As far as mid-tier fight venues in America go, few are as beloved as Southern California’s Dignity Health Sports Park, once known as the StubHub Center (and before then, as the Home Depot Center). Affectionally deemed “The War Grounds” by the sport’s hardcore cognoscenti, the plein-air arena has become a byword for the kind of pugilism that generates gasps, standing ovations, and raucous hosannas — the kind, in short, that produces lasting memories. Who could forget the two duels that took place there between Israel Vasquez and Rafael Marquez in the late aughts? Or the hair-bristling violence Timothy Bradley and Ruslan Provodnikov committed on each other in 2013? Or, more recently, Nonito Donaire’s swift, age-defying destruction of Nordine Oubaali earlier this spring?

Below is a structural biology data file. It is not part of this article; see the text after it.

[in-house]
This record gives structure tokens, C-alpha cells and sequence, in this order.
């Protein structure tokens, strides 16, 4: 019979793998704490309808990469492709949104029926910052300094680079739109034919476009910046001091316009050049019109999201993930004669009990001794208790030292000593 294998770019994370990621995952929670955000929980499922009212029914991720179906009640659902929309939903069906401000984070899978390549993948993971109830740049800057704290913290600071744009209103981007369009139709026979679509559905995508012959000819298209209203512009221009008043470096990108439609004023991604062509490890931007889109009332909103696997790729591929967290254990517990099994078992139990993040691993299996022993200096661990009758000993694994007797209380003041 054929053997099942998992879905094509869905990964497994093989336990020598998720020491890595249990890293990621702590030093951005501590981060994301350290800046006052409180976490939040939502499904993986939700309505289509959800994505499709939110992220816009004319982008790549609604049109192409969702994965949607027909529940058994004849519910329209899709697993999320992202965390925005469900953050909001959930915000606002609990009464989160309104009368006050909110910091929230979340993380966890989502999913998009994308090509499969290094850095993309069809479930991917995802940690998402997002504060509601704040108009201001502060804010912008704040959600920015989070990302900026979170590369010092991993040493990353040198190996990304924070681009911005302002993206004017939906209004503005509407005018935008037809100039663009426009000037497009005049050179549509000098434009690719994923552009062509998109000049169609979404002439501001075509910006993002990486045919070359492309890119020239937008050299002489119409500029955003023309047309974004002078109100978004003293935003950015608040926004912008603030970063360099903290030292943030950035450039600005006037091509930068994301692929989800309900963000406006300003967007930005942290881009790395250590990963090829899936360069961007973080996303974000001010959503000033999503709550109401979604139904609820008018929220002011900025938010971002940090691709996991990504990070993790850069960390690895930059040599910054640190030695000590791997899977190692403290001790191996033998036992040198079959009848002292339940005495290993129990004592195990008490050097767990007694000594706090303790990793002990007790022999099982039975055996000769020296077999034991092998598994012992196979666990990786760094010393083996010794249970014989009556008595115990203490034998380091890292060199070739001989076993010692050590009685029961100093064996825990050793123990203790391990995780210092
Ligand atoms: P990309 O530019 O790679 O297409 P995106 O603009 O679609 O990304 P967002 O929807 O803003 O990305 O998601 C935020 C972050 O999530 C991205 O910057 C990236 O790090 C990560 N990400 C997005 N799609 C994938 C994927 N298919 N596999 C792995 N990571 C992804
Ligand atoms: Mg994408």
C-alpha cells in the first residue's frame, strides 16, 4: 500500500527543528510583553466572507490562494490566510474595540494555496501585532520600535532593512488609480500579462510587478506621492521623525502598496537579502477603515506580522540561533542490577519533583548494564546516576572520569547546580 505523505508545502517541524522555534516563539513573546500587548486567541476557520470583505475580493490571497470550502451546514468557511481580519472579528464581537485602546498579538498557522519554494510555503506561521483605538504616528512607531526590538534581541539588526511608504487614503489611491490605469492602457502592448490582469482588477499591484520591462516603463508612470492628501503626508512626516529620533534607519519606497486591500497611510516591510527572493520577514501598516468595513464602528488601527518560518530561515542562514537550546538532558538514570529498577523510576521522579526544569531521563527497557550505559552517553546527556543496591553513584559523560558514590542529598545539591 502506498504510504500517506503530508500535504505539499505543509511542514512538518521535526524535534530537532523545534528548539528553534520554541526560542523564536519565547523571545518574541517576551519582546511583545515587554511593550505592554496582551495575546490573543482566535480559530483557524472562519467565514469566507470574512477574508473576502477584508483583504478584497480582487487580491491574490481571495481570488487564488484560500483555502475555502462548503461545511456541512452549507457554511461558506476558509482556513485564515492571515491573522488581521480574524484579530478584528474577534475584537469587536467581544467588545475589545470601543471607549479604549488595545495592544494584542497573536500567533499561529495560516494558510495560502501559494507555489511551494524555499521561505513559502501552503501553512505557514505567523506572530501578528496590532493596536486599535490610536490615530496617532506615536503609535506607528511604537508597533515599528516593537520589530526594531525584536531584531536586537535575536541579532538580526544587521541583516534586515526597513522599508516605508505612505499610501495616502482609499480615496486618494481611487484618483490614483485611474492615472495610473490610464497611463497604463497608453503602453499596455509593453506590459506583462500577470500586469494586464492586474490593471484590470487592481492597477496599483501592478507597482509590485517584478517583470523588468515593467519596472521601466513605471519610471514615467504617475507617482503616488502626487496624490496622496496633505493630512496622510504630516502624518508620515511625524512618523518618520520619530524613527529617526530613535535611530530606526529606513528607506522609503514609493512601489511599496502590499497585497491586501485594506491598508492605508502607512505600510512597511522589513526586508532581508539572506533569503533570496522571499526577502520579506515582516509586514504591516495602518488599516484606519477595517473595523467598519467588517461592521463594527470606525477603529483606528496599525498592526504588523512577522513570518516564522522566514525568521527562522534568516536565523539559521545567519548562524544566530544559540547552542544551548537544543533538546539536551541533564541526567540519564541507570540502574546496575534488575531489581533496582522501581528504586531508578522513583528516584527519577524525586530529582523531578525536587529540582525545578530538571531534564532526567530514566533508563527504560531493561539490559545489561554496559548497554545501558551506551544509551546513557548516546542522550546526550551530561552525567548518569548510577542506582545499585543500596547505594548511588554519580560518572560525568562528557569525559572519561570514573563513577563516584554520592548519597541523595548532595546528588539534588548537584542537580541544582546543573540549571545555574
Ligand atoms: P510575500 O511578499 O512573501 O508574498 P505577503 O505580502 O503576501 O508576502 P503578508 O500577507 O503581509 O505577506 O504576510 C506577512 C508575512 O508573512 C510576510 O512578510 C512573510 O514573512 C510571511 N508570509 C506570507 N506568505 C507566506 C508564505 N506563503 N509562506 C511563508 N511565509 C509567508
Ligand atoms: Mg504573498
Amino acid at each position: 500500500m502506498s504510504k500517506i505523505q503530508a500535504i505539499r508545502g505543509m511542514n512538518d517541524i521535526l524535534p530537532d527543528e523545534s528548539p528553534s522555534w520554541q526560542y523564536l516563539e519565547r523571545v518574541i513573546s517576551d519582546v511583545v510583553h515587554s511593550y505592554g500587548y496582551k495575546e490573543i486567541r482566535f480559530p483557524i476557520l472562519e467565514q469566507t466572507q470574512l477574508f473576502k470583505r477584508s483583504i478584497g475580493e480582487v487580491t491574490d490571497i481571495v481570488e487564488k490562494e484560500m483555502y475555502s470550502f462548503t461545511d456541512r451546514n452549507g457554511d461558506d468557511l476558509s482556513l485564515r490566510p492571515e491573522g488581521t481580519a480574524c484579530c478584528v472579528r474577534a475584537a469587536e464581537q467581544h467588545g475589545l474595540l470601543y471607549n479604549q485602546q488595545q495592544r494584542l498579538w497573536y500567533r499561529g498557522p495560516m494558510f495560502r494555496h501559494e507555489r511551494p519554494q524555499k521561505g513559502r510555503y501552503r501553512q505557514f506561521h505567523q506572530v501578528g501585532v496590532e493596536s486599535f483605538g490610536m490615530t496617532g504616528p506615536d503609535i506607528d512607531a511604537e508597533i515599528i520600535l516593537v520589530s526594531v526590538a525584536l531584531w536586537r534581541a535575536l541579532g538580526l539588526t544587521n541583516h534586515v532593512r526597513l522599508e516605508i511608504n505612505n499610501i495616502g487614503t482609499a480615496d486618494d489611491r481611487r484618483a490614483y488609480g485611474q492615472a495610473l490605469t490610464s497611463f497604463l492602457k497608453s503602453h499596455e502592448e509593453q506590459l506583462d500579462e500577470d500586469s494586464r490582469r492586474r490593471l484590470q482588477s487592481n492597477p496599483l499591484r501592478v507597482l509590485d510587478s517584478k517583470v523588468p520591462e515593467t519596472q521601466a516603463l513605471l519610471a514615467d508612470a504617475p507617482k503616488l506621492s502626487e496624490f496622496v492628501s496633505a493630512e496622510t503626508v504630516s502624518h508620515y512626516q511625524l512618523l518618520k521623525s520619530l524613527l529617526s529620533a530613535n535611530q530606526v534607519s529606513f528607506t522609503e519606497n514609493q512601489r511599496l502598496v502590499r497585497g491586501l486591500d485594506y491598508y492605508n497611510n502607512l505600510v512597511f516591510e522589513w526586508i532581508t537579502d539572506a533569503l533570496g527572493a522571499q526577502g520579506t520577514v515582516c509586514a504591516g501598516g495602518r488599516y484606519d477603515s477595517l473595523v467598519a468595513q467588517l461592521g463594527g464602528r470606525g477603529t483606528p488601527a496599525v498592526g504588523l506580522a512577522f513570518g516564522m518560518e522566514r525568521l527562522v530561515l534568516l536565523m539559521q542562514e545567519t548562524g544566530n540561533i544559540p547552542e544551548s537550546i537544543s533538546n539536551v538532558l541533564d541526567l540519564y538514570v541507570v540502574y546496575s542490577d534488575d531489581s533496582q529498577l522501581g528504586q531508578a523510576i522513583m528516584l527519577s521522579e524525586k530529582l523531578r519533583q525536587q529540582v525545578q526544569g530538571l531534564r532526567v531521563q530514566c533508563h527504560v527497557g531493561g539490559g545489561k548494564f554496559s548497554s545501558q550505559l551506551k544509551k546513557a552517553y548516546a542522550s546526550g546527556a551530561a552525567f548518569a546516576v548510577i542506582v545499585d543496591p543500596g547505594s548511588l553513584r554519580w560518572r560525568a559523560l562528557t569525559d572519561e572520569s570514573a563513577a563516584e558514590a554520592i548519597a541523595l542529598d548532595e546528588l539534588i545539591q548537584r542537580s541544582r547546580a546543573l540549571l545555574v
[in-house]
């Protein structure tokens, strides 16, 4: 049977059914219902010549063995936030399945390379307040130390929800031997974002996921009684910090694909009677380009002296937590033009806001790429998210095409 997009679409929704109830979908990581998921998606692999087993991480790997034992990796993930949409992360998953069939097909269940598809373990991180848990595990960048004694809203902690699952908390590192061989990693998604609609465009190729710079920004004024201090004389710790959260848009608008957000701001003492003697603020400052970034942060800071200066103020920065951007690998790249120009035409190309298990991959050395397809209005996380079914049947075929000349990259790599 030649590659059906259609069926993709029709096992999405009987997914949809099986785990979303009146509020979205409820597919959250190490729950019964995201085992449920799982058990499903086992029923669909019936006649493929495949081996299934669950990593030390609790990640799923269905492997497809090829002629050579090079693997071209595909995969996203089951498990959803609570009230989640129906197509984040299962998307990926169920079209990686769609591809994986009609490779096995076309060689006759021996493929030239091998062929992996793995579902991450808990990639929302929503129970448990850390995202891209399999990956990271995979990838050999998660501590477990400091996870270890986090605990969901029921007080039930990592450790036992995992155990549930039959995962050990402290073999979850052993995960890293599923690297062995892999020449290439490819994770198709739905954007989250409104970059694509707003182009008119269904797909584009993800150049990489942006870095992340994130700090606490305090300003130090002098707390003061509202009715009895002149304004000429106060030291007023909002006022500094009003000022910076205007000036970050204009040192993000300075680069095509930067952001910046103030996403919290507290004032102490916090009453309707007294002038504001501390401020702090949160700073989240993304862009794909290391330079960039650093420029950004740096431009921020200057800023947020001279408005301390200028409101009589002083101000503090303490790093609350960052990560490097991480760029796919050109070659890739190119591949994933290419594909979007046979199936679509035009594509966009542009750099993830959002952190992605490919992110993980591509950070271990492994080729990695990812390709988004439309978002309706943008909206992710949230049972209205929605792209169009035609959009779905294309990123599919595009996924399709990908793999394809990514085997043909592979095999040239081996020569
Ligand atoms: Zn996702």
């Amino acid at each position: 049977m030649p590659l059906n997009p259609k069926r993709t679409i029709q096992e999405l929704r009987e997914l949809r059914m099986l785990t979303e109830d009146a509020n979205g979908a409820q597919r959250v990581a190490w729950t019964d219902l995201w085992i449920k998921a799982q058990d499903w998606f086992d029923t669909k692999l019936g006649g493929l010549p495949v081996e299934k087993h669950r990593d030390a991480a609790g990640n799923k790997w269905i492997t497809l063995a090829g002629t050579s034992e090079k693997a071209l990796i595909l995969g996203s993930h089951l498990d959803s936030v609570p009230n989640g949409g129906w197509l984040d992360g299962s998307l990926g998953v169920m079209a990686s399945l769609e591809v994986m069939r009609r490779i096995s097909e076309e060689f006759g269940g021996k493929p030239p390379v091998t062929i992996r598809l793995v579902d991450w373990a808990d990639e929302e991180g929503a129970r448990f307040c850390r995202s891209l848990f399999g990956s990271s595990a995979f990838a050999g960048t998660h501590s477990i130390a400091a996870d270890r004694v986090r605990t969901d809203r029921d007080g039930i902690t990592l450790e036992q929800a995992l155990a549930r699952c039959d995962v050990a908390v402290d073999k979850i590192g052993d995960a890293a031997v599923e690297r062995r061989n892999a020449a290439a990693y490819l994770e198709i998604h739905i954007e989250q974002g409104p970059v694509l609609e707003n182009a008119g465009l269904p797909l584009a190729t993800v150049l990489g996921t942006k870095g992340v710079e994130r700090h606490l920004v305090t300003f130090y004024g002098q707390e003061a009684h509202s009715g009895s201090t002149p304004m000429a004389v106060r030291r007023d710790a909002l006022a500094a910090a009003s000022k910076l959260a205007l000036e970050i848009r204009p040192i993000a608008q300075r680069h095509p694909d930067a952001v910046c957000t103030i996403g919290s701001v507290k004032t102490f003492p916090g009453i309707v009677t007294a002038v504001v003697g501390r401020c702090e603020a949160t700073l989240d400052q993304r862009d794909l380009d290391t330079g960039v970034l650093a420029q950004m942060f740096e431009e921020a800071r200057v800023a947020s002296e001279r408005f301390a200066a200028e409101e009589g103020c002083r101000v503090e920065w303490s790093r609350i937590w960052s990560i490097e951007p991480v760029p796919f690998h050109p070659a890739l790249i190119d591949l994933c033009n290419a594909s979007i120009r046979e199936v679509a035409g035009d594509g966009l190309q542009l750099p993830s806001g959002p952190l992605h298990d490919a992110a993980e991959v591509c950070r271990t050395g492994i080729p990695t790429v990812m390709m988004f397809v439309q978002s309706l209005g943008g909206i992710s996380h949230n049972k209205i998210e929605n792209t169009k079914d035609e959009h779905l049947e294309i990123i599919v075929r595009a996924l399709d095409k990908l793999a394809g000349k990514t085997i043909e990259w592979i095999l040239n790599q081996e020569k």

So it was that many were holding out hope that the bantamweight contest between Filipino titleholder John Riel Casimero and Cuban whiz Guillermo Rigondeaux might benefit from such association, that somehow this matchup, the latest to materialize at the hallowed amphitheater, could produce a scrap on par with some of the great barnburners of the past. But, alas, there is no sport quite like boxing that abuses and preys on the optimism of its fans.